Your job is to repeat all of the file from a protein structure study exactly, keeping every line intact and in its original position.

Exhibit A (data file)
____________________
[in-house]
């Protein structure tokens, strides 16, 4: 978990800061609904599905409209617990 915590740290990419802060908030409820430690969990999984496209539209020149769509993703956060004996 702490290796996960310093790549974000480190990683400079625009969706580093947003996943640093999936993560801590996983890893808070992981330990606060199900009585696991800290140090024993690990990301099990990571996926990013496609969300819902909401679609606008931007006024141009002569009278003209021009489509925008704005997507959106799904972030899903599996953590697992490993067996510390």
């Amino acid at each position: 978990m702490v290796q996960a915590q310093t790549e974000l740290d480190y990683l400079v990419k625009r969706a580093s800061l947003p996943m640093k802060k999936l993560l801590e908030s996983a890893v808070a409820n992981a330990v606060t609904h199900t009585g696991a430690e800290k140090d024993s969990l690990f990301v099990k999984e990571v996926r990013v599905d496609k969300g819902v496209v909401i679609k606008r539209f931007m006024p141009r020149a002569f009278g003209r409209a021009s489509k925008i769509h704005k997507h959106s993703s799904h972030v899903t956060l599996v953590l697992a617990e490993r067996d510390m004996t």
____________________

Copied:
[in-house]
């Protein structure tokens, strides 16, 4: 978990800061609904599905409209617990 915590740290990419802060908030409820430690969990999984496209539209020149769509993703956060004996 702490290796996960310093790549974000480190990683400079625009969706580093947003996943640093999936993560801590996983890893808070992981330990606060199900009585696991800290140090024993690990990301099990990571996926990013496609969300819902909401679609606008931007006024141009002569009278003209021009489509925008704005997507959106799904972030899903599996953590697992490993067996510390």
């Amino acid at each position: 978990m702490v290796q996960a915590q310093t790549e974000l740290d480190y990683l400079v990419k625009r969706a580093s800061l947003p996943m640093k802060k999936l993560l801590e908030s996983a890893v808070a409820n992981a330990v606060t609904h199900t009585g696991a430690e800290k140090d024993s969990l690990f990301v099990k999984e990571v996926r990013v599905d496609k969300g819902v496209v909401i679609k606008r539209f931007m006024p141009r020149a002569f009278g003209r409209a021009s489509k925008i769509h704005k997507h959106s993703s799904h972030v899903t956060l599996v953590l697992a617990e490993r067996d510390m004996t």